Coal-mining giant Arch Coal Inc. on Tuesday offered to pay nearly $86 million for the right to develop state-owned coal in southeastern Montana’s Otter Creek Valley, setting up a vote this week on whether the bid will be accepted.
Gov. Brian Schweitzer, one of five state Land Board members who will vote on the bid Thursday, promptly declared it a good deal and said he hopes the board will approve it.
Schweitzer also said if the bid is accepted, the $86 million expected from Arch Coal likely will influence his pending decision on whether and where to cut the state budget, in the face of falling state tax revenue.
“I think that I will look much more favorably at some of the cuts we’ve been considering,” he said Tuesday evening. “I can tell you that 49 other states in America would pull out their front teeth with vise grips to have this kind of deal.”
Schweitzer is considering whether to approve $40 million in recommended state spending cuts for the next fiscal year.
Arch Coal, based in St. Louis, was the only coal company to submit a bid by Tuesday’s deadline, to lease the 572 million tons of state-owned coal.
The bid was at the 15-cents-a-ton minimum set by the Land Board last month, or $85.8 million.
If the Land Board accepts the bid, Arch Coal must pay the money up-front, giving it a 10-year window to start mining the huge coal field, which is about 150 miles east of Billings.
The state-owned coal is interspersed with 730 million tons of coal owned by Great Northern Properties, which agreed last November to lease its coal to Arch for 10 cents a ton.
Tuesday’s bid is the latest development in a decade-old tug-of-war over developing the Otter Creek coal, which was transferred by the federal government to the state in the 1990s when state agreed to block a proposed precious-metals mine north of Yellowstone National Park.
Environmental groups and some landowners near Otter Creek have fought the lease, arguing that a coal mine would destroy a pristine valley, lead to worsening climate change, and harm water resources in the area.
They also have said it will enable construction of the Tongue River Railroad, which is bitterly opposed by some Tongue River Valley farmers and ranchers. The railroad would run from Miles City to Ashland, and possibly ship coal from nearby Otter Creek.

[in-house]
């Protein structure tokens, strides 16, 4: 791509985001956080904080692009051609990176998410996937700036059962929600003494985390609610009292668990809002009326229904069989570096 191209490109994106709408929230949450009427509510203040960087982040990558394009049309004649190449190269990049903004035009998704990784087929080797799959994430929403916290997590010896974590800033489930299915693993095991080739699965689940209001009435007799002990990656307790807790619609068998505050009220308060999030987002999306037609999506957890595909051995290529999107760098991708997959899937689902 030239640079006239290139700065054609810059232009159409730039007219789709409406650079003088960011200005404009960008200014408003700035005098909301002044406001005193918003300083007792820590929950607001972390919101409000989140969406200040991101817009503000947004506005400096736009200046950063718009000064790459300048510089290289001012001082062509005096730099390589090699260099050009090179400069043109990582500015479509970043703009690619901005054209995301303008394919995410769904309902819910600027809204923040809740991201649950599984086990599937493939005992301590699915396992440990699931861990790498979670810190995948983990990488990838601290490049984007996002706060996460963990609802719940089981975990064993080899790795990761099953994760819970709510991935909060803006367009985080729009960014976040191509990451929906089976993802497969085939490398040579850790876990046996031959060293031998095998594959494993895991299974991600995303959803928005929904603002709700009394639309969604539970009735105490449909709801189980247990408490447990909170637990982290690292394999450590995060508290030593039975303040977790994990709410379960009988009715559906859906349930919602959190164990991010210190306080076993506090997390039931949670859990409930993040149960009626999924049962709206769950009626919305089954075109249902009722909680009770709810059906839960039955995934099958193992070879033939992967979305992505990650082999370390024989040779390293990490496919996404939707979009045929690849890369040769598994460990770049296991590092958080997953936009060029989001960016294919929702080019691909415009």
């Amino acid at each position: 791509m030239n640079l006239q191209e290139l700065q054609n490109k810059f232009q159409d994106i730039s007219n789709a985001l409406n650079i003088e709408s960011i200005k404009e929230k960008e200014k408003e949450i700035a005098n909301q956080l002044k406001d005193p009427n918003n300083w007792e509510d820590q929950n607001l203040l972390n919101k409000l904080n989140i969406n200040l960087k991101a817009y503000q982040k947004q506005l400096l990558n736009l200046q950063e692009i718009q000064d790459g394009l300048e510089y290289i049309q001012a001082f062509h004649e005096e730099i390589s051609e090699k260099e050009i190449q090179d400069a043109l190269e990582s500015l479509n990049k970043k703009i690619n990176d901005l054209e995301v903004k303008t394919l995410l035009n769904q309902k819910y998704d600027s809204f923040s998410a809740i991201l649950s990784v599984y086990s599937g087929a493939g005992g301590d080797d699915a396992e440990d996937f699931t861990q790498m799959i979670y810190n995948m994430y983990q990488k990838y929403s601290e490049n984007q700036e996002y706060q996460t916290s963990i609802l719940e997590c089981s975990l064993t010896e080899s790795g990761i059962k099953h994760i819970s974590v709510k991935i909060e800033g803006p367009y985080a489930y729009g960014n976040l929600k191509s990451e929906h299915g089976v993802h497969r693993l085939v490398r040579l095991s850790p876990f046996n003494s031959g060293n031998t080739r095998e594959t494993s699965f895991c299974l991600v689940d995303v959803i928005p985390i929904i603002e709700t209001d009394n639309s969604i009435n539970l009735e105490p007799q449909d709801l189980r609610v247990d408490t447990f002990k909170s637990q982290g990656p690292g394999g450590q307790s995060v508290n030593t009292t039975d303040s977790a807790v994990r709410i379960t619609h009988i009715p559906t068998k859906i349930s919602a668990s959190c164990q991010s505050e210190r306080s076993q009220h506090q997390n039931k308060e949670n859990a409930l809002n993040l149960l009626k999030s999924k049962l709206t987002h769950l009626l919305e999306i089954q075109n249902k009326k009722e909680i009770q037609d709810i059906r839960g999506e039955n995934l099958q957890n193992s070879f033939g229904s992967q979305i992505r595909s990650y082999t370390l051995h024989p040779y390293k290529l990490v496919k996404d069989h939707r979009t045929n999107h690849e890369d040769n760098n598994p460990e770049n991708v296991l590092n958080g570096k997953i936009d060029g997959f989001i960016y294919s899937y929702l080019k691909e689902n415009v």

Anne Hedges, program director for the Montana Environmental Information Center, said Tuesday that Montana is poised to give its coal away “for a fraction of what it’s worth.”
Hedges noted that Arch has huge mine operations in Wyoming, and said the Tongue River Railroad could benefit those mines by providing a new shipping route for their coal.
She also questioned whether the deal between Great Northern and Arch is an arm’s-length transaction, suggesting it could have been engineered to make a deal for the state coal more likely, at an affordable price for Arch.
“There is nothing good about this (deal) for Montana, from an economic perspective or an environmental perspective,” Hedges said.
Schweitzer, however, said the deal between Arch and Great Northern “is a real transaction,” and that the coal company has already paid the first of five installments on its $73 million bid with Great Northern.
The 15-cents-per-ton bid offered by Arch is three times what a state-hired appraiser said the Montana coal was worth a year ago, he added.
“I can’t imagine us getting a better deal than this,” Schweitzer said.
Schweitzer also noted that if the bid is accepted, the state gets that money up front — and more funds down the road, if a mine is developed.
“If they don’t develop it, we still have the coal, it’s in the ground, and we will have spent the $85 million on … teachers and books,” he said.
The Land Board originally set the minimum “bonus bid” at 25 cents a ton, back in December. The only company to respond by a Feb. 8 deadline was Arch, which said the amount was too high.
The Land Board decided a week later to lower the minimum bid to 15 cents a ton.
Mike Dennison: 443-4920 or firstname.lastname@example.org